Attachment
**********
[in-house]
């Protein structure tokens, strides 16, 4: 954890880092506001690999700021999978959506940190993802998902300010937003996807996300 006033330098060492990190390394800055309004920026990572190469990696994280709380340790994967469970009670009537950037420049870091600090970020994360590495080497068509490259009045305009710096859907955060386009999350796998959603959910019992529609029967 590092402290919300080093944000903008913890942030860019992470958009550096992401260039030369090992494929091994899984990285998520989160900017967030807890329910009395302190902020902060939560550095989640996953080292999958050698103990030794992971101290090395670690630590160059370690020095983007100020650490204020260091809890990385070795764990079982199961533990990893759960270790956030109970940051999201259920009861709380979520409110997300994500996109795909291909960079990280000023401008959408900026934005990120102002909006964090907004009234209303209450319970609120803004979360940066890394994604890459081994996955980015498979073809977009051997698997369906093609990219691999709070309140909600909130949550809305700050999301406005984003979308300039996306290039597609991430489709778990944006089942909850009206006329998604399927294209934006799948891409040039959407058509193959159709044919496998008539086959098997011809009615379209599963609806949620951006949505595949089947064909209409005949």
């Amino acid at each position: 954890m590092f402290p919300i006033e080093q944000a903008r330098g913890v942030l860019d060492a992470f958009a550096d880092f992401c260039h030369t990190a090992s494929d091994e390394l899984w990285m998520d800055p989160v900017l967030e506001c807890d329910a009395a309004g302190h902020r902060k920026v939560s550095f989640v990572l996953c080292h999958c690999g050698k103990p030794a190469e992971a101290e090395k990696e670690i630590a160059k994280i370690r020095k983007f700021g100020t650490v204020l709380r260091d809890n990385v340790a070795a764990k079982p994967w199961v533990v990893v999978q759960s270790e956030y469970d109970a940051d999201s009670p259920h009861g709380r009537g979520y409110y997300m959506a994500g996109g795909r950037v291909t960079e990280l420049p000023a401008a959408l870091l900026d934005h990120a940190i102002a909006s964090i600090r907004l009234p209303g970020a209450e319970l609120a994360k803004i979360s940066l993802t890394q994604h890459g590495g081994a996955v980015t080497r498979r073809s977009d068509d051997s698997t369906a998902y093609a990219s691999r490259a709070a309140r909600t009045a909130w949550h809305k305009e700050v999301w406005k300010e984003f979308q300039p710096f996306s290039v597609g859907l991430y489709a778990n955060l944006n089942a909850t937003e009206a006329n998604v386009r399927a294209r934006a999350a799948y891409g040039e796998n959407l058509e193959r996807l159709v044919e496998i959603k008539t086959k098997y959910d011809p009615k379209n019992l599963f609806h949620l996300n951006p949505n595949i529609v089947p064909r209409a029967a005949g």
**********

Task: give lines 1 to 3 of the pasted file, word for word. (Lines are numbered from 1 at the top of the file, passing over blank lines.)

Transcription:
[in-house]
């Protein structure tokens, strides 16, 4: 954890880092506001690999700021999978959506940190993802998902300010937003996807996300 006033330098060492990190390394800055309004920026990572190469990696994280709380340790994967469970009670009537950037420049870091600090970020994360590495080497068509490259009045305009710096859907955060386009999350796998959603959910019992529609029967 590092402290919300080093944000903008913890942030860019992470958009550096992401260039030369090992494929091994899984990285998520989160900017967030807890329910009395302190902020902060939560550095989640996953080292999958050698103990030794992971101290090395670690630590160059370690020095983007100020650490204020260091809890990385070795764990079982199961533990990893759960270790956030109970940051999201259920009861709380979520409110997300994500996109795909291909960079990280000023401008959408900026934005990120102002909006964090907004009234209303209450319970609120803004979360940066890394994604890459081994996955980015498979073809977009051997698997369906093609990219691999709070309140909600909130949550809305700050999301406005984003979308300039996306290039597609991430489709778990944006089942909850009206006329998604399927294209934006799948891409040039959407058509193959159709044919496998008539086959098997011809009615379209599963609806949620951006949505595949089947064909209409005949």
């Amino acid at each position: 954890m590092f402290p919300i006033e080093q944000a903008r330098g913890v942030l860019d060492a992470f958009a550096d880092f992401c260039h030369t990190a090992s494929d091994e390394l899984w990285m998520d800055p989160v900017l967030e506001c807890d329910a009395a309004g302190h902020r902060k920026v939560s550095f989640v990572l996953c080292h999958c690999g050698k103990p030794a190469e992971a101290e090395k990696e670690i630590a160059k994280i370690r020095k983007f700021g100020t650490v204020l709380r260091d809890n990385v340790a070795a764990k079982p994967w199961v533990v990893v999978q759960s270790e956030y469970d109970a940051d999201s009670p259920h009861g709380r009537g979520y409110y997300m959506a994500g996109g795909r950037v291909t960079e990280l420049p000023a401008a959408l870091l900026d934005h990120a940190i102002a909006s964090i600090r907004l009234p209303g970020a209450e319970l609120a994360k803004i979360s940066l993802t890394q994604h890459g590495g081994a996955v980015t080497r498979r073809s977009d068509d051997s698997t369906a998902y093609a990219s691999r490259a709070a309140r909600t009045a909130w949550h809305k305009e700050v999301w406005k300010e984003f979308q300039p710096f996306s290039v597609g859907l991430y489709a778990n955060l944006n089942a909850t937003e009206a006329n998604v386009r399927a294209r934006a999350a799948y891409g040039e796998n959407l058509e193959r996807l159709v044919e496998i959603k008539t086959k098997y959910d011809p009615k379209n019992l599963f609806h949620l996300n951006p949505n595949i529609v089947p064909r209409a029967a005949g």